Library Research Skills Pre-test

12 Questions | Total Attempts: 194

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Library Quizzes & Trivia

Take this quiz to find out how much you already know about doing research, and to identify areas for improvement. Receive instant feedback, explanations, and referrals to various resources to help you learn how to optimize your research knowledge and skills.


Questions and Answers
  • 1. 
    How much research you will need to do depends on:
    • A. 

      Your existing knowledge (how much you already know about the topic)

    • B. 

      Your information gaps (areas you need to find out more about)

    • C. 

      The assignment's requirement

    • D. 

      All of the above

  • 2. 
    True/False: All of the content in the Library's databases is also freely available on the Internet.
    • A. 

      True

    • B. 

      False

  • 3. 
    What is the difference between the Library's Summon search tool and Google Scholar?
    • A. 

      Summon searches only the Library's collection

    • B. 

      Google Scholar searches the open Web

    • C. 

      Both A and B

    • D. 

      There is no difference

  • 4. 
    What is the difference between Google and Google Scholar?
    • A. 

      Google Scholar focuses on indexing books, articles, and other scholarly looking items on the Web

    • B. 

      Google indexes pretty much everything it can find

    • C. 

      There is no difference

    • D. 

      Both A and B

  • 5. 
    What is the BEST reason to use a brainstorming strategy to develop search terms?
    • A. 

      Articles about the same topic always use the same terms

    • B. 

      You can't use the same terms to search library databases that you use to search the Internet

    • C. 

      Authors, with different viewpoints, often use different terms to describe the same topic

    • D. 

      Brainstorming search terms is a waste of time

  • 6. 
    True/False: You should type your full topic sentence or question into the search box to find the most relevant results
    • A. 

      True

    • B. 

      False

  • 7. 
    In order to know which search operator or advanced search techniques a database uses, it is best to:
    • A. 

      Read the help pages provided within the database

    • B. 

      Ask a librarian

    • C. 

      Ask your instructor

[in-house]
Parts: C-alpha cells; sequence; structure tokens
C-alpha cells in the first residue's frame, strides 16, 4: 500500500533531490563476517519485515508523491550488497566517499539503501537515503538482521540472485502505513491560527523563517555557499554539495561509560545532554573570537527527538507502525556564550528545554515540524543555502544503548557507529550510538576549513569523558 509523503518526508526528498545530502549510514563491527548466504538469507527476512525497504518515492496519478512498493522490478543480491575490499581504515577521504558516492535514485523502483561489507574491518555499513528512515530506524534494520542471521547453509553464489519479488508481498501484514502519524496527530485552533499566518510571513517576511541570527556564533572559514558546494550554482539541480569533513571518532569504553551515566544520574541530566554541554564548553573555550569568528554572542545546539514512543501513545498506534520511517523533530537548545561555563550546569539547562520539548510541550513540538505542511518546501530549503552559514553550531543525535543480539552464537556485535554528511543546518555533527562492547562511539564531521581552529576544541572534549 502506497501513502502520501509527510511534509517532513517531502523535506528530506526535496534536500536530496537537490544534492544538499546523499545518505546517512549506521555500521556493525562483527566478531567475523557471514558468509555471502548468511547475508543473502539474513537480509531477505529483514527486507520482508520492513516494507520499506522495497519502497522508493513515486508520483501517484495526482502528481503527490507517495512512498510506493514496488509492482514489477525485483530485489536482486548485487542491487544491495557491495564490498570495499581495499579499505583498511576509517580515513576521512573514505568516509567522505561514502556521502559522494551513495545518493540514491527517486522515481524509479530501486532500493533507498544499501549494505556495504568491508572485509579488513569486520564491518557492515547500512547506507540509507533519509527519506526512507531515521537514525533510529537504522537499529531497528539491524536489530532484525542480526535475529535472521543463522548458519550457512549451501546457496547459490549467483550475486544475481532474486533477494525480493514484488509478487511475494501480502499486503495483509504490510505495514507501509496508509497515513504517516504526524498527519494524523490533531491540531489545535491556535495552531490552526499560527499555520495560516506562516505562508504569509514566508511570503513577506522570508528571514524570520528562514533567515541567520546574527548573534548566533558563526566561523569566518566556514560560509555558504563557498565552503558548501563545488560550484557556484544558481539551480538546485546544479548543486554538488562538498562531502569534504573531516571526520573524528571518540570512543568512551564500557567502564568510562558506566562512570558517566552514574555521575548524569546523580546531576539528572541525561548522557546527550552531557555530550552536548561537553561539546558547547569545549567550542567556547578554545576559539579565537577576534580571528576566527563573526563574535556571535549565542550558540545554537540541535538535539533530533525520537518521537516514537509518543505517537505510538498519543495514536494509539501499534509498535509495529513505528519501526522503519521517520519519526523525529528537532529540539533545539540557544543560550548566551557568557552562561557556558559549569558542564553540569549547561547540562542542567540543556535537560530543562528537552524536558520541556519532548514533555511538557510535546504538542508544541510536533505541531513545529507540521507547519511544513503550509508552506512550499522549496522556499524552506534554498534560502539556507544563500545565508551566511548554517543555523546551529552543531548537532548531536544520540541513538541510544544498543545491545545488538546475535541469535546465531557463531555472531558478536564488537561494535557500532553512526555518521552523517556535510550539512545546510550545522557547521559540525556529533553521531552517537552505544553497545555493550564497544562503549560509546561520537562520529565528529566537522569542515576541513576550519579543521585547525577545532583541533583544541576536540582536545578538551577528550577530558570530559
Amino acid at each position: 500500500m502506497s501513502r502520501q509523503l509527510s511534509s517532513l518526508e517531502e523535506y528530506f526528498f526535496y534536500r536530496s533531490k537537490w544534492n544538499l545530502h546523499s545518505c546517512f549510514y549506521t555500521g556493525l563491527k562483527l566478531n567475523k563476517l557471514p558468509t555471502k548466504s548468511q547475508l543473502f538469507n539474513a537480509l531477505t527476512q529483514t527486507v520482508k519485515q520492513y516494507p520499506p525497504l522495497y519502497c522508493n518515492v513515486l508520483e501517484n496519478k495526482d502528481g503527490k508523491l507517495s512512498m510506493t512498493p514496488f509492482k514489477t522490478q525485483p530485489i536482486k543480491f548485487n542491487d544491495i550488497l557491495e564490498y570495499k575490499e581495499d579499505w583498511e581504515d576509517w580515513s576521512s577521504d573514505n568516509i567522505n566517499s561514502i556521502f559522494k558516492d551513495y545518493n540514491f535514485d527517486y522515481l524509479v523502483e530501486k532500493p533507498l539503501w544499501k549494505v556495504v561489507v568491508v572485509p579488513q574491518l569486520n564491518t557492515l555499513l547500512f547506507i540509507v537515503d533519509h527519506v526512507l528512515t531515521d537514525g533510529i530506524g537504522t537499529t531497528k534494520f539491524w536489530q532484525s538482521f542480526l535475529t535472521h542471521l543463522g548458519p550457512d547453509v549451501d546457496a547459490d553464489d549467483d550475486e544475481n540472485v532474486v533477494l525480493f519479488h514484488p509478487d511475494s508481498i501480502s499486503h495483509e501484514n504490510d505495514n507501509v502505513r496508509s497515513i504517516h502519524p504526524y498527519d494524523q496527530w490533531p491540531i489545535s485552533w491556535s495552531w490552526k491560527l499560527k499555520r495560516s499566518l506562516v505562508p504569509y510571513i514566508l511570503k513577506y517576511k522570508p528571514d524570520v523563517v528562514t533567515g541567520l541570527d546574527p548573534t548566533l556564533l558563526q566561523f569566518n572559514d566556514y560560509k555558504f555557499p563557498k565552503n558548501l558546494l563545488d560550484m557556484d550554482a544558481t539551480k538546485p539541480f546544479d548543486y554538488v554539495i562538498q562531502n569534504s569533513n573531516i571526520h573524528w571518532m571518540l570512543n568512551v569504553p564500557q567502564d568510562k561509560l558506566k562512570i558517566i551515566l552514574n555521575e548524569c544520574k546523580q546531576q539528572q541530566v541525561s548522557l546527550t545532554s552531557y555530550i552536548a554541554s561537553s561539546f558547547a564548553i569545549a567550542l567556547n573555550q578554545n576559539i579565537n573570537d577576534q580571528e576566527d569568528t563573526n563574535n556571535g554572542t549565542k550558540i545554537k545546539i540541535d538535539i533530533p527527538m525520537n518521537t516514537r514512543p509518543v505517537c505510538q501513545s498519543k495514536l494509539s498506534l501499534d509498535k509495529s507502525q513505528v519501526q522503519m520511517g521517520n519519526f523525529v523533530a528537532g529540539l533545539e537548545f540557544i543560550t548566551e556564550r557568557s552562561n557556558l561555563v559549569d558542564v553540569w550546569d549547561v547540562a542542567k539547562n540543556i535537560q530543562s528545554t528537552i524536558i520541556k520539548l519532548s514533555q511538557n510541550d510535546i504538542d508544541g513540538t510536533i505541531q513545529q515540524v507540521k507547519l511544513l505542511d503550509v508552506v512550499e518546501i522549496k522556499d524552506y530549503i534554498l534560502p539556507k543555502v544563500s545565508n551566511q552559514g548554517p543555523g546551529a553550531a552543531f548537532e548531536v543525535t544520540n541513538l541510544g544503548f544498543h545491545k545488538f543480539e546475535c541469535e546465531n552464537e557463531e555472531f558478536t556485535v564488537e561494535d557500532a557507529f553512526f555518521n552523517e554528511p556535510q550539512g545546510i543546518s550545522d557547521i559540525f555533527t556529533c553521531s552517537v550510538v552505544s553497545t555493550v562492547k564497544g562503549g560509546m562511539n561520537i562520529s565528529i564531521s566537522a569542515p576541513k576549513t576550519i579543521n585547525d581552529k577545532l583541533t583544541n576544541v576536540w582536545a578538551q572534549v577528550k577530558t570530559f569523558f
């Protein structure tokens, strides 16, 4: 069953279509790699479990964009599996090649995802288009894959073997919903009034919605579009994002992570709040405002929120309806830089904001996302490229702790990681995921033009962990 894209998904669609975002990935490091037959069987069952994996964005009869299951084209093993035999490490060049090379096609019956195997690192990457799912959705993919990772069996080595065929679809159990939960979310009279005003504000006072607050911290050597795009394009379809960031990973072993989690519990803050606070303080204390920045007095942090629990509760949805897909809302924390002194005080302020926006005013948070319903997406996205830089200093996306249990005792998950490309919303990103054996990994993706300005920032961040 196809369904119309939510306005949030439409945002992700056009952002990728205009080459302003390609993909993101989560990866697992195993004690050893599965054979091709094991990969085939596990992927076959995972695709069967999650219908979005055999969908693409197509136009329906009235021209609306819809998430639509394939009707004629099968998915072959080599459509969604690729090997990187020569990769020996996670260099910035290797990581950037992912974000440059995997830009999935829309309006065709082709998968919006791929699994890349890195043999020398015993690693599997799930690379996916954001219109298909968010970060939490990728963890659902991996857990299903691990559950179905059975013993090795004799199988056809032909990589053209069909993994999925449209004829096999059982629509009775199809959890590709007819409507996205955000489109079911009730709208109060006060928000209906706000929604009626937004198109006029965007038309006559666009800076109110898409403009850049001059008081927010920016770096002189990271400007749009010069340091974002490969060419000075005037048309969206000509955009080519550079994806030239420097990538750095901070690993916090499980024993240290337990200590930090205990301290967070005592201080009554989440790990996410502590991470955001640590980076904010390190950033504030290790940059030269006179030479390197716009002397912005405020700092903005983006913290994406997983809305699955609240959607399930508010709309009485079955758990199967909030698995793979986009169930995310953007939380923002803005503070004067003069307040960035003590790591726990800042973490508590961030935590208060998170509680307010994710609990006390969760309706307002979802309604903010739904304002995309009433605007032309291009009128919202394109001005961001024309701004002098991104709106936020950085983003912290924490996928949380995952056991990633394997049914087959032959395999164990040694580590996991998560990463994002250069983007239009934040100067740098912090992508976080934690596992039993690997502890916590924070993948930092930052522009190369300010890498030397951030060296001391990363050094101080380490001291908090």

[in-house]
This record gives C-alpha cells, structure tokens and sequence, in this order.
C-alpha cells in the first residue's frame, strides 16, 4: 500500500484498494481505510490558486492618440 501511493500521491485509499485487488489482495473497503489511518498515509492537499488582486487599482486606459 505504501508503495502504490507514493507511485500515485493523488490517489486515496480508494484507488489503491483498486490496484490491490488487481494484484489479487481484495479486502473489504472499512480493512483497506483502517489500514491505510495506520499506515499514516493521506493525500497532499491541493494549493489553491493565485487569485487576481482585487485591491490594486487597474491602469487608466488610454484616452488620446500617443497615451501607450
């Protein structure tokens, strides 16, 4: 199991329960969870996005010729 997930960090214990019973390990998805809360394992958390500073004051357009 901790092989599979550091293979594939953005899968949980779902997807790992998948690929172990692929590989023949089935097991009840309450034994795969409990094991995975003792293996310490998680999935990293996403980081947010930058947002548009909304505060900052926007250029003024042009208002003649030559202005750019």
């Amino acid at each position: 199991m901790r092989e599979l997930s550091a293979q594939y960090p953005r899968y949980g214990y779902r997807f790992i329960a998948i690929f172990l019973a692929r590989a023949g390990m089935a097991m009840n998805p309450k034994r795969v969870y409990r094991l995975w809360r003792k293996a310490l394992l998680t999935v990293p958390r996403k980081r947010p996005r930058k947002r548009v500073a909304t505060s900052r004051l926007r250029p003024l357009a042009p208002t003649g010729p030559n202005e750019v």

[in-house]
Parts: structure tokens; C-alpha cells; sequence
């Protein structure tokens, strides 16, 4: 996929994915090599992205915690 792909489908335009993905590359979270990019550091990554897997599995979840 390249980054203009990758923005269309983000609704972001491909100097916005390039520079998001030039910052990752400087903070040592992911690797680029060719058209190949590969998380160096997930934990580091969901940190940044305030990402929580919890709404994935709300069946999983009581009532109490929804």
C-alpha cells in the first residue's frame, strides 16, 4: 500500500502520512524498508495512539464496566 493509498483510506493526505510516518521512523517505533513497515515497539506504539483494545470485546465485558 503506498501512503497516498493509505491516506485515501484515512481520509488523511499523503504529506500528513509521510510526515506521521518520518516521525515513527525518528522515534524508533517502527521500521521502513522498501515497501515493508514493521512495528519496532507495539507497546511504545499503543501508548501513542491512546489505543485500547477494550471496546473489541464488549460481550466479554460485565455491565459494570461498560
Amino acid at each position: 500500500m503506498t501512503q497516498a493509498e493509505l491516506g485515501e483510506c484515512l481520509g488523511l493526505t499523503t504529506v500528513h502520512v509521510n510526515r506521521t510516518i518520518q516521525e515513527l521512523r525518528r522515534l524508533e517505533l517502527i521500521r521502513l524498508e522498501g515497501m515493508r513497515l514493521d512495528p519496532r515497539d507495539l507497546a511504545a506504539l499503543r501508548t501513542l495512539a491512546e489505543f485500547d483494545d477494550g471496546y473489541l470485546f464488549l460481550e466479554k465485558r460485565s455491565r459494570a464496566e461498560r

• 8. 
    I'm looking for information on diseases found in mice, rats, and rodents, therefore my search should be:
    • A. 

      (mice OR rats OR rodents) AND diseases

    • B. 

      (mice AND rats AND rodents) AND diseases

    • C. 

      Mice AND rats AND rodents AND diseases

    • D. 

      Mice OR rats OR rodents OR diseases

  • 9. 
    Popular vs Scholarly sources: Which of the following is a characteristic of a scholarly source?
    • A. 

      Source contains a lot of colour pictures and advertisements

    • B. 

      Articles are relatively short and address a general audience

    • C. 

      Articles are written by researchers and professionals for an audience in a specific field of study

    • D. 

      Articles do not provide a list of sources or references

  • 10. 
    Primary vs Secondary sources: Which of the following is NOT an example of a primary resource?
    • A. 

      Raw data

    • B. 

      Legal documents

    • C. 

      Interviews

    • D. 

      Correspondence (letters, email)

    • E. 

      Textbook

    • F. 

      Government documents

    • G. 

      Photographs

  • 11. 
    In what ways can a citation manager help with your research? Check all options that apply.
    • A. 

      It allows you to create and organize a personal research database of references and related files

    • B. 

      It can gather references automatically from article databases

    • C. 

      It can write your paper for you

    • D. 

      It can generate a draft bibliography

    • E. 

      It can integrate with Microsoft Word to format papers and in-text citations instantly in a variety of styles (e.g. APA)

    • F. 

      It allows you to share citations with colleagues

    • G. 

      It allows you to transfer references among various applications (e.g. Excel, other citation managers)

  • 12. 
    Identify criteria that are important to consider when evaluating the information you are finding.  Check all options that apply.
    • A. 

      Currency (When was it written?)

    • B. 

      Relevancy (Does it relate to my topic?)

    • C. 

      Authority (Is it clear who wrote the material? Are they qualified?)

    • D. 

      Accuracy (Can the sources of the information be verified?)

    • E. 

      Purpose (Is the material meant to inform or entertain?)

    • F. 

      Bias (Are the author's biases, if any, clearly stated?)

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